Extension work is crucial to sustaining the rapid progress demanded by Ofsted and can often tip teachers over the edge.
Read these top tips and see if they help provide a solution for this common issue:
1. Have a bank of generic tasks on cards available
Create cards with statements such as “find out more about…” and “select the key words from today’s lesson…”. Students who have met the target can move on to a new task that can be linked back to the lesson, the cards can be grouped into consolidation or development categories and signposted accordingly.
2. Create ongoing projects
Develop term or year-long projects that require research into a particular topic and can be presented in whatever form best allows that student to succeed. For example, the topic of Archimedes in Maths might generate a historical re-enactment, a website or a PowerPoint with video clips – the possibilities are endless.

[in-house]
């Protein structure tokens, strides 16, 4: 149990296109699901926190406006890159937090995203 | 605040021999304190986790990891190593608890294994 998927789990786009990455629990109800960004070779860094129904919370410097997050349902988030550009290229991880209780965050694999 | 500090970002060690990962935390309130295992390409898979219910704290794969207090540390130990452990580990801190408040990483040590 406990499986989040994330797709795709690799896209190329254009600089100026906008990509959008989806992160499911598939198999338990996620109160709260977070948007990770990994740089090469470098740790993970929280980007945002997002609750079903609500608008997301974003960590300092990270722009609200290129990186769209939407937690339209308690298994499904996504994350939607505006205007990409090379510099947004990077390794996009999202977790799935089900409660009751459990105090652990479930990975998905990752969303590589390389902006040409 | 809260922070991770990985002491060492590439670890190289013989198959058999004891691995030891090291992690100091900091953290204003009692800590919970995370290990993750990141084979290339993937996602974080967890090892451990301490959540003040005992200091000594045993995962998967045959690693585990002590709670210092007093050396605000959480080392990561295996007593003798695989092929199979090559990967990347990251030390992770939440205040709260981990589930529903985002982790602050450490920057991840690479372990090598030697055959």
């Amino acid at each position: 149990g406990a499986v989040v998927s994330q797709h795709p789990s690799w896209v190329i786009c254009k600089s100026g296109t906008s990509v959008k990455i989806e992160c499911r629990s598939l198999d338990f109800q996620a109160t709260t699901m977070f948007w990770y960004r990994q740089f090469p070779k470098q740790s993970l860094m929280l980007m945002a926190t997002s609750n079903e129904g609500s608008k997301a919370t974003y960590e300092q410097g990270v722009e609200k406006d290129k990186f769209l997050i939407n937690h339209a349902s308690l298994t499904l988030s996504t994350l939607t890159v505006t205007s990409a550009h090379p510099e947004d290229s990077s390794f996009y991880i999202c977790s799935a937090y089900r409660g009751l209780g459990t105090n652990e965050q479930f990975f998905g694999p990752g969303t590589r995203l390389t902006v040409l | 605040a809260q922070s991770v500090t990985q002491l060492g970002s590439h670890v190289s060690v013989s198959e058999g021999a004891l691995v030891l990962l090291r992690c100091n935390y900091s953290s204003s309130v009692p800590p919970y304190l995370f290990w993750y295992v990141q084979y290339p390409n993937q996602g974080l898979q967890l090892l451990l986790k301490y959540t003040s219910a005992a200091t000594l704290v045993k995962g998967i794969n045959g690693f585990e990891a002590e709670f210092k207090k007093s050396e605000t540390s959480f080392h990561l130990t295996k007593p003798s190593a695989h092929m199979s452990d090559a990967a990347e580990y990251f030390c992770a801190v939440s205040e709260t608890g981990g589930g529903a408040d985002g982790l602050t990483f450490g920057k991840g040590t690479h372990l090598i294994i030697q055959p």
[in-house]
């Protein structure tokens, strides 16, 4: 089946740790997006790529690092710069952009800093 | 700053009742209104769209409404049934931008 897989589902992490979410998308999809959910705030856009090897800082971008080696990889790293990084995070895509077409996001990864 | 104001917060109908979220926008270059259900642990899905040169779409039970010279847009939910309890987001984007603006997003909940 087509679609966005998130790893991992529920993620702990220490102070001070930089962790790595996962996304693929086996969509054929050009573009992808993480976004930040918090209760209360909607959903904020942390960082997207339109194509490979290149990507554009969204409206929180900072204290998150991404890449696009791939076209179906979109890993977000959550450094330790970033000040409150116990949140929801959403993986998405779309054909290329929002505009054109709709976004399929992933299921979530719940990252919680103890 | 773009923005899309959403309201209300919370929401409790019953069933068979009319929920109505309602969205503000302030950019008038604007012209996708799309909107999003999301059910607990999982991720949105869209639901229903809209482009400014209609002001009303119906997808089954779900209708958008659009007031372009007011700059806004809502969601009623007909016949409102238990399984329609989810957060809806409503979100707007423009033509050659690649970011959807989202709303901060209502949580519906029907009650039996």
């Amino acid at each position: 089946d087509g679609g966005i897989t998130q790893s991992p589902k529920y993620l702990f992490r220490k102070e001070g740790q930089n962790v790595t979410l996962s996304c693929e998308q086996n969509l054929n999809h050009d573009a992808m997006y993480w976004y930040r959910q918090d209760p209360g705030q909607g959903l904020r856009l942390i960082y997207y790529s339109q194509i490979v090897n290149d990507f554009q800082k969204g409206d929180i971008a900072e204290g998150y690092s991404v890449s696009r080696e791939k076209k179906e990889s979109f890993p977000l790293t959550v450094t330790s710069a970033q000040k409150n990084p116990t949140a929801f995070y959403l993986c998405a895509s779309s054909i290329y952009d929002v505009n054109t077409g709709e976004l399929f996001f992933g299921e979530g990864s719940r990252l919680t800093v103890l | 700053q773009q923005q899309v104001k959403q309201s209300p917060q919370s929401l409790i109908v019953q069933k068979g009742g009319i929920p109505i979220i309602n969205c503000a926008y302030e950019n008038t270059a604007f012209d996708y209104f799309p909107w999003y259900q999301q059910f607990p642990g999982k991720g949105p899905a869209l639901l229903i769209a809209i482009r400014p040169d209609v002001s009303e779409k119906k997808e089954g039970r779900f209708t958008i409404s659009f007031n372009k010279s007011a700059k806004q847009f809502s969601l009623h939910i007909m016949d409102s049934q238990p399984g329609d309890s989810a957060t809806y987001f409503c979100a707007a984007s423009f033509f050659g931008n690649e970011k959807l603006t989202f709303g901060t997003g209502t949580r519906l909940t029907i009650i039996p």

These could be worked towards whenever learning objectives were met, and all finished projects could be presented during a project week at the end of term. Staff workload is reduced, students are engaged and a cross-curricular enrichment week almost plans itself.
3. Gather student voice
For the braver teachers, try asking: “If you were teaching this lesson next time what would you include?” You might just be inspired by the answers!
4. Class libraries
Take a selection of books from the school library and place them in each classroom to encourage reading for pleasure. If your library is in need of a boost then make a link with your local library or organise a book exchange in school.
Taking the time at the start of the year to ensure that your pupil friendly APP grids really are pupil friendly will pay off if you can then use them to get students to assess their own work and progress, as well as set themselves meaningful targets.
A template or worksheet will guide them through the process, which both engages the student and reduces the teacher’s workload. We love a win-win!